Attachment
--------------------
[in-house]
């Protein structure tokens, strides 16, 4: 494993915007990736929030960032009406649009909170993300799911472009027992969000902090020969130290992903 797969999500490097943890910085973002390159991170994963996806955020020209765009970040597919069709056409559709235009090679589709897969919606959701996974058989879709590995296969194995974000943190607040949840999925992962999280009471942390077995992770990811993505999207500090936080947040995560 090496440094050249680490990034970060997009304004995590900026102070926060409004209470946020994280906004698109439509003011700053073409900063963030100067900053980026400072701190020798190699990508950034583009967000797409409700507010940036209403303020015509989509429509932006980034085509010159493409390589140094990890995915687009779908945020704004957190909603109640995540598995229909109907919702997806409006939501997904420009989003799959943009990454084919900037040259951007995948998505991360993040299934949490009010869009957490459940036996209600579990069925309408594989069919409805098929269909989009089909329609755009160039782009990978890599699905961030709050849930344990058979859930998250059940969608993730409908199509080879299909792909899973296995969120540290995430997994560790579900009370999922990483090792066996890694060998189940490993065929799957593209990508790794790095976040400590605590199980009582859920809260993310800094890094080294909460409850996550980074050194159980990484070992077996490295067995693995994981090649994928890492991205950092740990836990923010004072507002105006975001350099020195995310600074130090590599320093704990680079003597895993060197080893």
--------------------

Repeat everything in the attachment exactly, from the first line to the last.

[in-house]
């Protein structure tokens, strides 16, 4: 494993915007990736929030960032009406649009909170993300799911472009027992969000902090020969130290992903 797969999500490097943890910085973002390159991170994963996806955020020209765009970040597919069709056409559709235009090679589709897969919606959701996974058989879709590995296969194995974000943190607040949840999925992962999280009471942390077995992770990811993505999207500090936080947040995560 090496440094050249680490990034970060997009304004995590900026102070926060409004209470946020994280906004698109439509003011700053073409900063963030100067900053980026400072701190020798190699990508950034583009967000797409409700507010940036209403303020015509989509429509932006980034085509010159493409390589140094990890995915687009779908945020704004957190909603109640995540598995229909109907919702997806409006939501997904420009989003799959943009990454084919900037040259951007995948998505991360993040299934949490009010869009957490459940036996209600579990069925309408594989069919409805098929269909989009089909329609755009160039782009990978890599699905961030709050849930344990058979859930998250059940969608993730409908199509080879299909792909899973296995969120540290995430997994560790579900009370999922990483090792066996890694060998189940490993065929799957593209990508790794790095976040400590605590199980009582859920809260993310800094890094080294909460409850996550980074050194159980990484070992077996490295067995693995994981090649994928890492991205950092740990836990923010004072507002105006975001350099020195995310600074130090590599320093704990680079003597895993060197080893």